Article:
Friday, January 23, 2009

Fairy Firsts

I recently experienced two firsts...

On Saturday, I took the kids on a "Faery Hunt." This basically means I forked over my shekels to tromp around Griffith Park for an hour plus in search of actors dressed in tights. We were met by a fairy docent, who spoke in an alarmingly high-pitched voice. She wore khakis, as if going on safari, however, instead of a pith helmet, an incongruous purple church hat perched on her head. Before the hunt, she convinced the children in an over-rehearsed tea and crumpet accent to collect leaves and twigs and pine cones as offerings for the fairies. She kept referring to pine cones as fairy condos. (Try explaining that to your six year old.) Then we were off, in search of wee folk with wee plot lines.

Here's what I understood. The quirky, sidekick fairy led us to the incredibly attractive blond fairy, who taught us to bow before the grand queen. (So far, a typical night in West Hollywood.) The queen, who helps us humans with our slumber, had her "light" stolen. She believed the smelly troll took it. We were then encouraged to laugh and applaud, a ploy to bring the troll out of hiding, for evidently he loves to ham it up. (Once again, any Saturday night on Santa Monica Blvd.) He made his entrance with overly large ears and two cohorts, a gnome in need of an English as a Second Language class, and an inbred brownie named Cletis, who sounded like a long lost day player from The Beverly Hillbillies. Turns out, it wasn't the troll who took the "light" but the half-man/half-bird. Some hilarity ensued. The half-bird part was somehow magically removed, leaving behind a hunka hunka burnin' love. The "light" was returned. And the queen got the hunka in the end. (The conclusion to any decent gay porn.)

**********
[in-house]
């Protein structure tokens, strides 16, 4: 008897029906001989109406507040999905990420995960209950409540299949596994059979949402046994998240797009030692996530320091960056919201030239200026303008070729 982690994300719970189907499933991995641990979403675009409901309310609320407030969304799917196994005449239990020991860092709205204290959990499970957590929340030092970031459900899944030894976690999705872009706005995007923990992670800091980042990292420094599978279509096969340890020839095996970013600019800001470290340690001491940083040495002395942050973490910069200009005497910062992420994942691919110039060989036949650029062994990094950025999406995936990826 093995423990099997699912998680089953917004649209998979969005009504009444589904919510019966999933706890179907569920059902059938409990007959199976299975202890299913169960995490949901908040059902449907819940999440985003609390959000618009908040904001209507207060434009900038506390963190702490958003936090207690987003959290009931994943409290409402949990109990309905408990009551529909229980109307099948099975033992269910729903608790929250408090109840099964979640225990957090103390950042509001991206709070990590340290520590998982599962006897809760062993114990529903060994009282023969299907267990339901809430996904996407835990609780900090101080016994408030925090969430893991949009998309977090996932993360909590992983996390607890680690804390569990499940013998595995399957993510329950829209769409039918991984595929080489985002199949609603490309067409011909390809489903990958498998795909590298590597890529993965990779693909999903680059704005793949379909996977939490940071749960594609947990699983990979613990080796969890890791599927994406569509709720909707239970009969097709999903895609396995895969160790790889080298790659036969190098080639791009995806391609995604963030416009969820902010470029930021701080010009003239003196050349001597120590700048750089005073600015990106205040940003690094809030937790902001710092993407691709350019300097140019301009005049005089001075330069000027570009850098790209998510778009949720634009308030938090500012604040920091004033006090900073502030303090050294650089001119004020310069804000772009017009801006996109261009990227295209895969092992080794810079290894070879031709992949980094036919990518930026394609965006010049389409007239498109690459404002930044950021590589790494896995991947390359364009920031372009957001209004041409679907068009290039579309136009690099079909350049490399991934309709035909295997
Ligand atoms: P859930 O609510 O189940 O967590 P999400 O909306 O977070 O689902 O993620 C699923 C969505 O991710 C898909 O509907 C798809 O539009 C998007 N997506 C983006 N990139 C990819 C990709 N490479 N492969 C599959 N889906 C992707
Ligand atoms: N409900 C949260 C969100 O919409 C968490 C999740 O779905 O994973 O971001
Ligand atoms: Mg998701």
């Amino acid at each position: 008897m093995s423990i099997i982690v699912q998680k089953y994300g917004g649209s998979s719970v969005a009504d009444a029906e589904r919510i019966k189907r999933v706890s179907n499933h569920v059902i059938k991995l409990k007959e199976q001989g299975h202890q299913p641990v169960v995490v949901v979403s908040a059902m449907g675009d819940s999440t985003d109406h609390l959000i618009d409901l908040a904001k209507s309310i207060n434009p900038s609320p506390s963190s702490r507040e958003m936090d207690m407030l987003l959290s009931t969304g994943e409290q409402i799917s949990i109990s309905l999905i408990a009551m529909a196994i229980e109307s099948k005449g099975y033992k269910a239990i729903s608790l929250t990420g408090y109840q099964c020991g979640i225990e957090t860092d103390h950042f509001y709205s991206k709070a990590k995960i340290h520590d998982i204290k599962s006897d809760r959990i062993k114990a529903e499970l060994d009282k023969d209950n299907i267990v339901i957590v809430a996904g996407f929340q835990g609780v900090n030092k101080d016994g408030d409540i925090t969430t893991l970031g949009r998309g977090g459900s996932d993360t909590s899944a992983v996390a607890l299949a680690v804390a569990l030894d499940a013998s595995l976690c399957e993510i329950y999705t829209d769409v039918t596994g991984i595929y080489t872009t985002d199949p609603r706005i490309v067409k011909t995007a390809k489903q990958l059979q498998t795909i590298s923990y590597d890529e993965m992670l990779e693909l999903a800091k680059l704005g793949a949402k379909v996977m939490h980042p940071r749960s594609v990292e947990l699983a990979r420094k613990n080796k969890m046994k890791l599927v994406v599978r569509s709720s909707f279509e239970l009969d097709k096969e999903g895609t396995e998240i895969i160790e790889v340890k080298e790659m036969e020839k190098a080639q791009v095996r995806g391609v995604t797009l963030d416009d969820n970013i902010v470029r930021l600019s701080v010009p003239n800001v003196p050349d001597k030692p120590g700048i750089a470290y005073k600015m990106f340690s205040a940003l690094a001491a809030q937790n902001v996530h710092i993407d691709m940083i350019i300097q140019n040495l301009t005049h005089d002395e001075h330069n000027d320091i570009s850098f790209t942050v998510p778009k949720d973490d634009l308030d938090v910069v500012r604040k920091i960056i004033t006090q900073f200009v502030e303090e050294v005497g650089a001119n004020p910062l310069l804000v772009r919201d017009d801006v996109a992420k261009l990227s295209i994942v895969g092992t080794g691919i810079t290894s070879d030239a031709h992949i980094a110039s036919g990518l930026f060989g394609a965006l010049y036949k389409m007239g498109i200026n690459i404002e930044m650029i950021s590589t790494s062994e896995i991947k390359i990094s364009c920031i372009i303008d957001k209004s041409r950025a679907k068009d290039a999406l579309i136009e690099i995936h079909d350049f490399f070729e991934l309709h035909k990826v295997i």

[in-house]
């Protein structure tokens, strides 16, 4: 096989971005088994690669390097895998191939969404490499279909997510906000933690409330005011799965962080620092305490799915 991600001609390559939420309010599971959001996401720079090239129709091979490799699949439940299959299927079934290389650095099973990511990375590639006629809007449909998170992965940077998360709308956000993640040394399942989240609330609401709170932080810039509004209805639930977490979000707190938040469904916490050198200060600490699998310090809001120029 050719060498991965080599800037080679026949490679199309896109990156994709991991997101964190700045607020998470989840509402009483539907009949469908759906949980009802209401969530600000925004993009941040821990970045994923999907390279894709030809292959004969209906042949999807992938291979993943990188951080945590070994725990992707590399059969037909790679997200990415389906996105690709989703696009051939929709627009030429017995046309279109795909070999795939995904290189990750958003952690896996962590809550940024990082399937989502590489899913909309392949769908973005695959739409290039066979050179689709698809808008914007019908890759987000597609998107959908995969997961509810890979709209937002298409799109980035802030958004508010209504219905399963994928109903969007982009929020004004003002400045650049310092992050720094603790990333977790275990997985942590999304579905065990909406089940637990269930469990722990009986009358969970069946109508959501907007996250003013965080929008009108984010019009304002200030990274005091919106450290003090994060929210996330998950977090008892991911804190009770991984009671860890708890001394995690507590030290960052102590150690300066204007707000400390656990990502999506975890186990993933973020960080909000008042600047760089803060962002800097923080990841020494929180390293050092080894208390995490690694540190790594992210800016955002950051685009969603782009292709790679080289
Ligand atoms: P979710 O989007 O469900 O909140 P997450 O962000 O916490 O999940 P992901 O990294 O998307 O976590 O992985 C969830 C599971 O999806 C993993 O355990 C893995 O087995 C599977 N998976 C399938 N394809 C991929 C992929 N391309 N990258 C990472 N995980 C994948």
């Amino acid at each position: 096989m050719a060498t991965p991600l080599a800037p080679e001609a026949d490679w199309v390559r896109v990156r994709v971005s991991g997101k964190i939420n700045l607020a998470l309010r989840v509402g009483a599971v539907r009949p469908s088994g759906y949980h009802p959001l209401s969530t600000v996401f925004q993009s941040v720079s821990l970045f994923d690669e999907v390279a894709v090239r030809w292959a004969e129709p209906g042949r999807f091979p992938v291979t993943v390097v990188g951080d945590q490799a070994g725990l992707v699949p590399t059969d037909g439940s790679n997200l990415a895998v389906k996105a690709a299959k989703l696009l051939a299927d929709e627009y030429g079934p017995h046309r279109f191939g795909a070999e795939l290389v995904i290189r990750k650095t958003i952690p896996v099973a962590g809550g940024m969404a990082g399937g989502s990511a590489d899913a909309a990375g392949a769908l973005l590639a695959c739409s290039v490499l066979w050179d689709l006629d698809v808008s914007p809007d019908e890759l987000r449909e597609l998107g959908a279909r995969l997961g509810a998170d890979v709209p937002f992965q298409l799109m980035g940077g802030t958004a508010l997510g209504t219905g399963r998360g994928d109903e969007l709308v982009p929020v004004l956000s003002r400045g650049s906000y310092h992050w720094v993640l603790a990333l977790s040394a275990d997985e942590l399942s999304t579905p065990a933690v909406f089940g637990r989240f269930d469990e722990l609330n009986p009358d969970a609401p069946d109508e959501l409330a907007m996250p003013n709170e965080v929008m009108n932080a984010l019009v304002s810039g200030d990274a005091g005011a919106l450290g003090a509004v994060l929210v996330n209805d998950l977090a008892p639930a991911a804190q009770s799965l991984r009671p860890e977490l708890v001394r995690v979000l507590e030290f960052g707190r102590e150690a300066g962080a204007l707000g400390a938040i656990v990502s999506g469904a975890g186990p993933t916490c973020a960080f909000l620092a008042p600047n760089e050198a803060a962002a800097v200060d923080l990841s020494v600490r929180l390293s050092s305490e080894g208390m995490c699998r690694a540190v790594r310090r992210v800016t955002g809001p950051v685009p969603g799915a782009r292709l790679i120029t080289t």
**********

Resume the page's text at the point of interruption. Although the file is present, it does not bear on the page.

Towards the beginning of the show, one of the patrons, a mommy with bitter etched deeply onto her face, started to complain loudly to the fairy docent. She asserted the material was too young for her precious daughter. And she continually spat out, "and it's her birthday," as if to verbally tear a mortal wound into Fairy Docent, or at least knock the hideous, grape hat off her head. Now, Precious Daughter and her posse of four looked to be in fifth grade. With arms crossed and whatever attitudes, they were definitely too old for fairies, Santa Clause, My Pretty Pony, Strawberry Shortcake and plays in Griffith Park depicting any of the above. How could Bitter Mommy not know this? I immediately judged her for lack of insight.

Contrary to her daughter, my six year old son and his friends had that look of wonder plastered on their faces from the get go. They willingly bowed to the queen, clapped for the troll, and gathered fairy condos. If asked, these believers would have stripped naked and eaten dirt.